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This chapter focuses on strengthening the analytical lens used to examine the sexuality–environment connection. Using the case of LGBTQ farmers and queer rural folks more generally, I argue for more theoretical and empirical work within environmental sociology that focuses on queer issues. I highlight the politics behind the exclusion of LGBTQs from rural spaces and review the rich scholarship documenting the lives of rural queers. I discuss recent efforts by the US Department of Agriculture to include rural LGBTQs in its programming, then turn to the scholarship on LGBTQ farmers and queers working in sustainable agriculture. I highlight emerging “eco-queer movements” grounded in LGBTQ rights and environmentalism, particularly land projects and alternative food spaces. The intersectional approaches used by practitioners on the ground have much to offer to the field. I conclude with a discussion of the importance of integrating sexuality as an important dimension of environmental justice and environmental sociology.
In the final chapter of this far-reaching handbook, we turn to the future of the field, giving special attention to the most exciting and promising developments in theory and practice. But first, we want to retrace our steps to remind the reader of our intentions in putting together this collection.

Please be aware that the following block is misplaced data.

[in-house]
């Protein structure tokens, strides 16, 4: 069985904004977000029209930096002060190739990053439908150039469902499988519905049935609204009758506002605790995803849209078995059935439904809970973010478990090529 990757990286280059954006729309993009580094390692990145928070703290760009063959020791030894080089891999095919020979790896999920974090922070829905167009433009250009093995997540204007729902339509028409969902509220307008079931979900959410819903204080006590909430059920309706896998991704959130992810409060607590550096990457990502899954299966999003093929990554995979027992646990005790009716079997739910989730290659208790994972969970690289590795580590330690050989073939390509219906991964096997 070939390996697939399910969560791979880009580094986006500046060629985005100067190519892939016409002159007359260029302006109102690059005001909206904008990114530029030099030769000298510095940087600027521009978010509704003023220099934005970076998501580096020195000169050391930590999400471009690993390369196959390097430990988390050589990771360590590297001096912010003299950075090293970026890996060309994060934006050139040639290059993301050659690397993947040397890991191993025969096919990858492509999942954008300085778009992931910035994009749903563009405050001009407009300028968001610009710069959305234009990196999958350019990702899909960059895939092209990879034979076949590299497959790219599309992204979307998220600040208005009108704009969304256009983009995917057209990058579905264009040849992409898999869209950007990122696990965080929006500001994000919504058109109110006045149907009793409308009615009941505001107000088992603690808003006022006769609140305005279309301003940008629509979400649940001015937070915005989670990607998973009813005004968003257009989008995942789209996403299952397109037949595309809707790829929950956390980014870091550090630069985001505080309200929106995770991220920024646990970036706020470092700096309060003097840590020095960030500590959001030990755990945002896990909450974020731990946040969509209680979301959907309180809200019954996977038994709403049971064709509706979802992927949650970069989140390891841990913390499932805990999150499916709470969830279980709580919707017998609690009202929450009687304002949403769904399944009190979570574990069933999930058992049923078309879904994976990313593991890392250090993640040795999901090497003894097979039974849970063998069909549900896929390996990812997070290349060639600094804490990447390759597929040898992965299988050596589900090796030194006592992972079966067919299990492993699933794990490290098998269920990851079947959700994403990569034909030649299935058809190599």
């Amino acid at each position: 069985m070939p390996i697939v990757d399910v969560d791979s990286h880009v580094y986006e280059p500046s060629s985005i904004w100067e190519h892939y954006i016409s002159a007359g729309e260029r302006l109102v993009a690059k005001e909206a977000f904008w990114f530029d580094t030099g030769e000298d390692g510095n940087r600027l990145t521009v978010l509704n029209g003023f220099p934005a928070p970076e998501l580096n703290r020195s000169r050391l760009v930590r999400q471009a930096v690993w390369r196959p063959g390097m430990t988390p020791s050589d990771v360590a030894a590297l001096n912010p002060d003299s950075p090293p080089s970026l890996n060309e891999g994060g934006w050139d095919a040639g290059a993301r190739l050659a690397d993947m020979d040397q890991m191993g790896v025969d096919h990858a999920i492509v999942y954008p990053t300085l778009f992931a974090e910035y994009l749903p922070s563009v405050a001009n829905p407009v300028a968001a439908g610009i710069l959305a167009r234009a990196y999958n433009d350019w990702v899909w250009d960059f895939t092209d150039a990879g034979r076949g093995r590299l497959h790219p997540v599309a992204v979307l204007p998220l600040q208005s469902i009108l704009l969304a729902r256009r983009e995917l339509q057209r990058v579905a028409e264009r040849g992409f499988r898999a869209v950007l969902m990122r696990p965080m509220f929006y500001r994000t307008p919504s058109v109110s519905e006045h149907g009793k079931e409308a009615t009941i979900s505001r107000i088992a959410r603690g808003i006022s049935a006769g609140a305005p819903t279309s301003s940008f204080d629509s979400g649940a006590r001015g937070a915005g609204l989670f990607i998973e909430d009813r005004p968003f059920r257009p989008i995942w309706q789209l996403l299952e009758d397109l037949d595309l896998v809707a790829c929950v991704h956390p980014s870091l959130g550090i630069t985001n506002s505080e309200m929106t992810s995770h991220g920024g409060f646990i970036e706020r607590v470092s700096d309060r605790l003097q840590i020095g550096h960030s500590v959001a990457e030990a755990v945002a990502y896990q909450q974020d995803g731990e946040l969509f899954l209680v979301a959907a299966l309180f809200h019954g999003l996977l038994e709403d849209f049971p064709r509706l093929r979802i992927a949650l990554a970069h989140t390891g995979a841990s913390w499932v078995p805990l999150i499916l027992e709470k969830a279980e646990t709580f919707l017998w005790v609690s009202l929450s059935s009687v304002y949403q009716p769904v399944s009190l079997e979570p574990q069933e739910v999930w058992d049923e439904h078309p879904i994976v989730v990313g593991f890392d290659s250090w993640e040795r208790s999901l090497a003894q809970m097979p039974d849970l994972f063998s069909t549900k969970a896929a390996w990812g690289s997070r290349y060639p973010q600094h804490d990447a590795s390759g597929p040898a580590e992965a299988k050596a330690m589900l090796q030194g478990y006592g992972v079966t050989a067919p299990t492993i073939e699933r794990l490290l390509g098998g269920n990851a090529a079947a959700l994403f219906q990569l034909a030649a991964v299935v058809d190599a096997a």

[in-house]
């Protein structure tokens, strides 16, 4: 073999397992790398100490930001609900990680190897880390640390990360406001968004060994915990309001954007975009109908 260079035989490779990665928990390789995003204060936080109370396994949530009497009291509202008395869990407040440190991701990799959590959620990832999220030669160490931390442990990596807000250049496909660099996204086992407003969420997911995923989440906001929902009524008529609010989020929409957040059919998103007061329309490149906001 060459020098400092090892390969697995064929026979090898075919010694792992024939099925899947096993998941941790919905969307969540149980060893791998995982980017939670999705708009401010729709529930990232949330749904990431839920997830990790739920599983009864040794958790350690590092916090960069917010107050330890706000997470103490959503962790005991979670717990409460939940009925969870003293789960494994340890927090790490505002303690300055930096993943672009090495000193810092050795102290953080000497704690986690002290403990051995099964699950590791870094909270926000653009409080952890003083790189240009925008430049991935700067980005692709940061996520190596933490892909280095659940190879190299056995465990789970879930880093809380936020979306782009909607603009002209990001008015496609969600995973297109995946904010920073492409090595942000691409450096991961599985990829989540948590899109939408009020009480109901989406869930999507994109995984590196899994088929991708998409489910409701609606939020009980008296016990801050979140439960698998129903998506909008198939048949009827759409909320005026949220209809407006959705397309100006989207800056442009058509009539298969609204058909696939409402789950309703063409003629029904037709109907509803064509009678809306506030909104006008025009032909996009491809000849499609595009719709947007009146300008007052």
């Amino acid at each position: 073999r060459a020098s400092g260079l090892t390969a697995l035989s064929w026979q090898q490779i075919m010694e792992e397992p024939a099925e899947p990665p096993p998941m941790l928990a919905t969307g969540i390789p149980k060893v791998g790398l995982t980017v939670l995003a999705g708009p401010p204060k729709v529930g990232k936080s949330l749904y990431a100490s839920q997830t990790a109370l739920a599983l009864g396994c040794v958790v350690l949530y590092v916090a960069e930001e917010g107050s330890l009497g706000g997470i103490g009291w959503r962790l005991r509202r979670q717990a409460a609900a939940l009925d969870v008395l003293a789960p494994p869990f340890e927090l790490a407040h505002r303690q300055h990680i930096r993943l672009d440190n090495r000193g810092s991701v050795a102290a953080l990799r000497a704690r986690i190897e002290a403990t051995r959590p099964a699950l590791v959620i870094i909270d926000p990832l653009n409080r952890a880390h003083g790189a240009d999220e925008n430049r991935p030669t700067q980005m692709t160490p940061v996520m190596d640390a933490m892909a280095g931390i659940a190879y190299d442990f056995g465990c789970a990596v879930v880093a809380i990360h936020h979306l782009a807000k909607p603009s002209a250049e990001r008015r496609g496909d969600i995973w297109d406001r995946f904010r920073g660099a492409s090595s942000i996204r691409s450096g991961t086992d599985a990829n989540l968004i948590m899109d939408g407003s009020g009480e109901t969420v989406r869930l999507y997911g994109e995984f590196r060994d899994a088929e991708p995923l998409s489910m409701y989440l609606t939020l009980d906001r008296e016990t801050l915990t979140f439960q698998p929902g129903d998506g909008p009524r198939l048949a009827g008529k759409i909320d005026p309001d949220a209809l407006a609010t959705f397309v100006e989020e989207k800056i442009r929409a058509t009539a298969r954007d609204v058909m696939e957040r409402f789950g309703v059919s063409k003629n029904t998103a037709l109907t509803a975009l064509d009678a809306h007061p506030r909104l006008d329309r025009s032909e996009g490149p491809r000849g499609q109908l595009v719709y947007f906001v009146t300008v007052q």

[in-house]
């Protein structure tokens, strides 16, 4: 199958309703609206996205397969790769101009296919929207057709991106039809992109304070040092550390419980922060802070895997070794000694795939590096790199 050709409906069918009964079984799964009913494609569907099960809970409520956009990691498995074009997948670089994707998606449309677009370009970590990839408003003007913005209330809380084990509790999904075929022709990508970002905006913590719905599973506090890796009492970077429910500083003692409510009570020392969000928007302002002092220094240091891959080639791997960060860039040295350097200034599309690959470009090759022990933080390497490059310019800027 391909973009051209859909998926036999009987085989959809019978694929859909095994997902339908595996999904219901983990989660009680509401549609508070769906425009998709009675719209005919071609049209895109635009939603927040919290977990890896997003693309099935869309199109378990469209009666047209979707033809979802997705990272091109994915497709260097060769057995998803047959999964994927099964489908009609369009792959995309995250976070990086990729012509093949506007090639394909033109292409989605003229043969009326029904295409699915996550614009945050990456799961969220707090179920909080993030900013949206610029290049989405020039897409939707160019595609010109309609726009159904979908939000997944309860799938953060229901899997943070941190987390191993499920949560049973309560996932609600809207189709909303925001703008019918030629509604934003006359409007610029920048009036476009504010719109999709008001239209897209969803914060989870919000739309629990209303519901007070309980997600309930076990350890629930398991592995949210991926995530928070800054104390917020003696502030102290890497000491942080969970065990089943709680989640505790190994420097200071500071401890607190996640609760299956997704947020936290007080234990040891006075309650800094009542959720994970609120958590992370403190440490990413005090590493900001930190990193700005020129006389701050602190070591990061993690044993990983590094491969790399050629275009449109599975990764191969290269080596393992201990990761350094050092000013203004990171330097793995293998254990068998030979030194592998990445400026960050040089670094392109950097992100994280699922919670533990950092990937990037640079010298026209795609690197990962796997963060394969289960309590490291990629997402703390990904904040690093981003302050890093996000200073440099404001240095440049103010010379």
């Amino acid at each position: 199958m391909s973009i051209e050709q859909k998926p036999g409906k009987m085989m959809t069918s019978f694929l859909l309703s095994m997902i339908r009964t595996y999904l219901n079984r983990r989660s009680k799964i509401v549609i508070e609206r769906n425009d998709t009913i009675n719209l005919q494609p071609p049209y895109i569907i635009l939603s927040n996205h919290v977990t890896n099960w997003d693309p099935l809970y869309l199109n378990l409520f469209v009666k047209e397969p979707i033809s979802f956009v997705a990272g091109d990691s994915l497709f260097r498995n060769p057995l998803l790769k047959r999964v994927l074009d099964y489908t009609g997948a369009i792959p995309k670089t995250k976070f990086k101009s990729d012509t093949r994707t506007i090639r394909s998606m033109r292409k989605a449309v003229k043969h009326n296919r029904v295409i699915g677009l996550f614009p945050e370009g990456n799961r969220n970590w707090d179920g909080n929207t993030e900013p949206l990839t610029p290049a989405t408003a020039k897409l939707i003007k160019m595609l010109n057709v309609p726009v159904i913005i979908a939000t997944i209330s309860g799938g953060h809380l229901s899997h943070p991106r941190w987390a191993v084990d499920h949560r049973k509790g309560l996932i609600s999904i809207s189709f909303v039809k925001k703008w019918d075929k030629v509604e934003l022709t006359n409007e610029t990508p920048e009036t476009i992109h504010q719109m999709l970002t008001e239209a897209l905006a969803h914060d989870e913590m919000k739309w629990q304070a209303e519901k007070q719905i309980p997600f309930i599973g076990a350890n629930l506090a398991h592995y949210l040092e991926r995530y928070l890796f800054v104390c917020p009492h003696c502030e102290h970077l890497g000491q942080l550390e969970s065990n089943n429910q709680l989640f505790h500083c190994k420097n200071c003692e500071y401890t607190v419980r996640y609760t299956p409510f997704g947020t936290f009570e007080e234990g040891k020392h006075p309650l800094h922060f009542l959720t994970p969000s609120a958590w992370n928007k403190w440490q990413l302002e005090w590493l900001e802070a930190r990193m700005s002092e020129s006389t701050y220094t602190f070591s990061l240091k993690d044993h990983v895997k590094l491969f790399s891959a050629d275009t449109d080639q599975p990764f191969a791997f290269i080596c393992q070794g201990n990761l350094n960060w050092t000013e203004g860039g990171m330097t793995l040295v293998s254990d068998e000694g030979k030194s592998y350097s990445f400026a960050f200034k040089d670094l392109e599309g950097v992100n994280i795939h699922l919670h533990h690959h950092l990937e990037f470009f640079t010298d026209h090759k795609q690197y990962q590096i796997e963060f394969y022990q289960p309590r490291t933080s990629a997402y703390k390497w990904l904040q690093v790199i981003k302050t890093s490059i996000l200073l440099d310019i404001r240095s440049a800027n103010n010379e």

Environmental sociology has become quite broad and highly multifaceted in a short period of time. As one of us has noted elsewhere (Bell & Ashwood, 2016), in the late 1990s social scientists had just begun thinking about environmental questions. Now, however, the idea that the social sciences have something to offer to the study of environmental problems is unlikely to give one pause.
As with any edited collection, when planning the Cambridge Handbook of Environmental Sociology we imagined who would be using the text, and when they would be using it. We considered a researcher, starting on a new project and looking for approaches to better understand a complex environmental problem; a student, having been exposed to environmental sociology, excited by some ideas and looking to become better oriented with the field; a teacher, looking for readings to assign to students in the upcoming semester; or a practitioner, whose interest lies somewhere in that liminal space straddling town and gown. We thought of the purpose of handbooks, in a world where a quick search on the Internet can generate an article to answer any question, and sometimes an article to seemingly support just about any belief. In this context, a handbook can act as a reliable reference point that includes a broad, but not boundless, survey of ideas and a quick, but not superficial, snapshot of some of the empirical work that supports and elaborates those ideas.